Creative, witty, chaotic, and brilliant. Those are some of the many words used to describe Fiona Apple’s latest record.
Fiona Apple has triumphantly returned to the spotlight with her fifth studio album, Fetch the Bolt Cutters. This is Apple’s most recent project, having taken an eight year gap after 2012’s highly praised The Idler Wheel(…).
Apple decided to release Fetch the Bolt Cutters during the COVID-19 pandemic, and, much like the chaos that is going on in the world right now, the album embodies the mayhem and disorder through its lyrical content and sound arrangements.
Over the course of the last eight years, Fiona Apple recorded much of Fetch the Bolt Cutters in her Los Angeles home. Further, she provided much of the album’s piano work and percussion herself. Apple’s home isolation during the recording process parallels the frantic feelings of being trapped at home, and you can feel the turmoil in both situations. A frenzy of noises are sprinkled by Apple throughout her fifty-two minute album: off-beat claps, barking, and dolphin-like screeches.
From stomping on wooden chairs, to hitting decorative metal butterflies, these are some of the additional instruments—or objects, rather—that Fiona Apple is credited to have played on the album. The true sense of imagination and originality Apple brings on Fetch the Bolt Cutters reveals that you don’t necessarily need an entire studio to produce a record—you can do this in the comfort of your own home. Many of the objects Fiona uses are all around us as we listen in quarantine.
Many of the ambient noises we hear while sitting at home make their way onto the album: the jingles of dog collars, static buzzing from machines, and random clamor. You can hear the homemade qualities in Fiona’s vocal recordings, especially with the humming bits found at the end of many of the album’s tracks. Segments like these sound as if they were recorded with an iPhone in the midst of immense chatter or while shuffling in the kitchen.
Themes of familial isolation appear on the album, as some of the only other guest musicians consist of Fiona Apple’s sister (Maude Maggart) and brother (Spencer Maggart). The two siblings provide background vocals and floor stomping. You can also hear Fiona’s dogs (Alfie, Leo, Maddie, and Mercy) on the track “Newspaper.” Mercy also appears on the artwork of the album.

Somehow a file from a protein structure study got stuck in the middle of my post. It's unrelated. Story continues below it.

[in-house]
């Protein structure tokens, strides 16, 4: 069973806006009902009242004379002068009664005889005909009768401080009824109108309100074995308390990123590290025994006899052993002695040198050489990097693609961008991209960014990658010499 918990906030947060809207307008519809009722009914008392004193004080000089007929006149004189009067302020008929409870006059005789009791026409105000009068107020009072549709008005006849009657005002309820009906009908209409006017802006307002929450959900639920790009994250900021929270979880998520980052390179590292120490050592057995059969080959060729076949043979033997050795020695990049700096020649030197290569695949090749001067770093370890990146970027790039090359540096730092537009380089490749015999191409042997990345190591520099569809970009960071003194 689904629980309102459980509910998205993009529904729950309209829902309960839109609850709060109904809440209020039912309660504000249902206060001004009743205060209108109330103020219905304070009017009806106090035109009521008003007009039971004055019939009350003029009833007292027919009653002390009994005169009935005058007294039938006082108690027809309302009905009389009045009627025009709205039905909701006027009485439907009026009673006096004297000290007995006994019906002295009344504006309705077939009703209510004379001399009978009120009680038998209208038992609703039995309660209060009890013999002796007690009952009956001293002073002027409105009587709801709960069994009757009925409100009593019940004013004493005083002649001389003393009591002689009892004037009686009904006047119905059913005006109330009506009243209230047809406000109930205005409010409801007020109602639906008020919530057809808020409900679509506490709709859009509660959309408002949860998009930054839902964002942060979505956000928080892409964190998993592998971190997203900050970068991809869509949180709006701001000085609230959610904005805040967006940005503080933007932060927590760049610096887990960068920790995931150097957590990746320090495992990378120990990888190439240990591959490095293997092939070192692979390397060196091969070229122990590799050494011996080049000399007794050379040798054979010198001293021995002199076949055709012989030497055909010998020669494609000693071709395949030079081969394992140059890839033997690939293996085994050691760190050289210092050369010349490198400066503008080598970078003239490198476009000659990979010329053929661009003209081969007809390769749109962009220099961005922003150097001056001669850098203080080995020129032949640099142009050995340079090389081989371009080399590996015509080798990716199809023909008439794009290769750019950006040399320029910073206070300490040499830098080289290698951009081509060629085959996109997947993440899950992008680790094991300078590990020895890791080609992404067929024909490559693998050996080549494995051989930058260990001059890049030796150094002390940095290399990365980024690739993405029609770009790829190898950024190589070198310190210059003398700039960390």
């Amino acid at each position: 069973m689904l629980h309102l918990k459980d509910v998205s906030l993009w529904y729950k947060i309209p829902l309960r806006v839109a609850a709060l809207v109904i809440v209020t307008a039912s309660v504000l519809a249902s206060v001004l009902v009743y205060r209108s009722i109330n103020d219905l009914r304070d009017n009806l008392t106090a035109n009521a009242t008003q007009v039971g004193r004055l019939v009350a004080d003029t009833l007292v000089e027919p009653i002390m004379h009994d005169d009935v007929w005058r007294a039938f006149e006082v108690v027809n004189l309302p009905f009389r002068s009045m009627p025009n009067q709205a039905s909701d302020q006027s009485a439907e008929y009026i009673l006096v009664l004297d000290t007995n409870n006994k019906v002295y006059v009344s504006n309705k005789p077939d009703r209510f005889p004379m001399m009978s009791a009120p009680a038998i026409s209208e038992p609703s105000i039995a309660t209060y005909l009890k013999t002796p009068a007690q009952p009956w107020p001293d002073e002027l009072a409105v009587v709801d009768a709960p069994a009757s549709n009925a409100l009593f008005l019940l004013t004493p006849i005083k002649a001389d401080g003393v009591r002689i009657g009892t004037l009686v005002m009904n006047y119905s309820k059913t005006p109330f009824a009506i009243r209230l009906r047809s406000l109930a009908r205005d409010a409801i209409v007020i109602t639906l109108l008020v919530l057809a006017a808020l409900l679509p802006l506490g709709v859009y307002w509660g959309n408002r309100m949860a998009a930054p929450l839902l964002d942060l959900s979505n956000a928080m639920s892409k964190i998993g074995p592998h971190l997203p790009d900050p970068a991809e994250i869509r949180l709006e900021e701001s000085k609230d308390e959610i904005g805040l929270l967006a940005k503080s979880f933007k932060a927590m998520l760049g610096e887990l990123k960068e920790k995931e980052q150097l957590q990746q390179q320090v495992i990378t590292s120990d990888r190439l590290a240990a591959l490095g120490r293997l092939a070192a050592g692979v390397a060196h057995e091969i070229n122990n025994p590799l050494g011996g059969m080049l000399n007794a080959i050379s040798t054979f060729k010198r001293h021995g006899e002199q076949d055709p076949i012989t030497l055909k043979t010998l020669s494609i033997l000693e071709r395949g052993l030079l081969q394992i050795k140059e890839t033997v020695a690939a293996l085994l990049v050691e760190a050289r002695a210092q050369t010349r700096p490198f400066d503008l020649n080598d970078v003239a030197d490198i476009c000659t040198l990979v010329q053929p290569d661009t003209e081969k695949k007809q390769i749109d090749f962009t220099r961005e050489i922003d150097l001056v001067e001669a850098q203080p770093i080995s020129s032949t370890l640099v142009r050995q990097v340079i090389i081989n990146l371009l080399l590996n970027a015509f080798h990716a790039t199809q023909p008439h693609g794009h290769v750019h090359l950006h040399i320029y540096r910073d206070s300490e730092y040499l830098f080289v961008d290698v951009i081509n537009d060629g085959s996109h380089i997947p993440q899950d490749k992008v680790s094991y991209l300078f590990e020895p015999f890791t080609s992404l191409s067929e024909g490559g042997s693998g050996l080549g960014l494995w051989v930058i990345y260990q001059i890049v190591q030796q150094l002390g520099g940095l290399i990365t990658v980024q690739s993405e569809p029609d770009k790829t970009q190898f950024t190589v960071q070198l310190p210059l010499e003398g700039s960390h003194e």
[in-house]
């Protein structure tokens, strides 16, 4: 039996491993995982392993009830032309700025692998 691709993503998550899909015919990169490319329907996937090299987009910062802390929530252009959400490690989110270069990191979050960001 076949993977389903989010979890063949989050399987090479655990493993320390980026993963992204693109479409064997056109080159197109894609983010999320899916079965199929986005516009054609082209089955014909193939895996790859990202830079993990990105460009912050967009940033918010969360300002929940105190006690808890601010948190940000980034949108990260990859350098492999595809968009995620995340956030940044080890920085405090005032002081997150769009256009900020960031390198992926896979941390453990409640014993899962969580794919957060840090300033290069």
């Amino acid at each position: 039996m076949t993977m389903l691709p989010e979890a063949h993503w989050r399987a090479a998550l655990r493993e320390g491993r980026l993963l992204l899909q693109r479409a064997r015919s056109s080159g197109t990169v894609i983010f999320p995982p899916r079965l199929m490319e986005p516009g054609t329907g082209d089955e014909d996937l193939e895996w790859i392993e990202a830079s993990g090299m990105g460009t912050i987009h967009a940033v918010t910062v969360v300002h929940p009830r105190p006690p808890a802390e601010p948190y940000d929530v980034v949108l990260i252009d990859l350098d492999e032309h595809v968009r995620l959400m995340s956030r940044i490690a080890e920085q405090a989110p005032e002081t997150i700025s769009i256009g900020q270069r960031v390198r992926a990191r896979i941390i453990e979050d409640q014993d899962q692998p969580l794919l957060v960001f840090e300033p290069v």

Let’s take a look at a few of Fetch the Bolt Cutters’ stand-out moments.
The second track, “Shameika,” encapsulates the mood and tone of what to expect from the album as you listen on. Lyrics like, “my dog and my man and my music is my holy trinity” and “I’m pissed off, funny, and warm” reveal what’s important to Apple, while simultaneously expressing conflicting emotions towards someone. Much like Fiona’s lyrics found within the song, many during quarantine are experiencing warmth and comfort in a pet, a significant loved one, and entertainment. However, many are also confronting feelings of anxiousness and contempt for being around the same people for a highly extended duration of time. Adding to the contradictory lyrics found on “Shameika,” Apple blends muddy drum beats and distorted guitars with riffing piano loops.
Under the Table
“Under the Table” incorporates classic Fiona Apple elements; the track is a well formulated, piano-driven ballad. A droning synth can be heard throughout the song’s composition, which is unconventional for Apple’s music. The catchy refrain of this melody will stick in your head for days: “Kick me under the table all you want. I won’t shut up, I won’t shut up.” When you combine the song’s nostalgic and atmospheric feel, “Under The Table” will endure as a sentimental piece of music when reflecting about this crisis we find ourselves in.
“Heavy Balloon” is perhaps the most musically impressive track found on the record. The extensive layering of percussion provides the skeletal framework for this piece. Fiona sings a very wacky chorus, as she imagines herself “spread[ing] like strawberries” and “climb[ing] like peas and beans.” Despite how silly these similes may seem, “Heavy Balloon” is a song about depression. In the later verses of the tune, Apple dreams of escaping outside of her house, only to be forced back into the dark by the sunlight. All of this figurative language can ring true to the many who are struggling with isolating at home.
Nearing the end of the album, “For Her” truly manifests the essence of Fiona Apple’s wildness. Operatic vocal harmonies, speedily sung lyrics, and electronic-influenced beat changes are sprawled all over this song. The havoc of “For Her” perfectly mirrors the turbulence of society’s current state. After listening to this track, you can’t help but to feel overwhelmed — but that’s what makes it so great!
Fetch the Bolt Cutters has also received widespread acclaim from fans and critics alike. On Metacritic, it is the highest-rated album of all-time as of April 2020 (Metacritic compiles and averages reviews from respected critics, media publications, and users’ submissions). In addition, Apple’s album became Pitchfork’s first 10/10 album since Kanye West’s 2010 effort, My Beautiful Dark Twisted Fantasy.
In essence, Fiona Apple’s musical outlandishness makes the already awkward quarantine lifestyle both uneasy and exhilarating at the same time. If you’d like to further embrace the turmoil, feel free to check out some of Fetch the Bolt Cutters on KCPR’s curated playlists, Bloom and Moon. Find them, here, on Spotify:
Alex Cambra is a Cal Poly History freshman and KCPR staff member. He wrote the article. Image credit to Fiona Apple.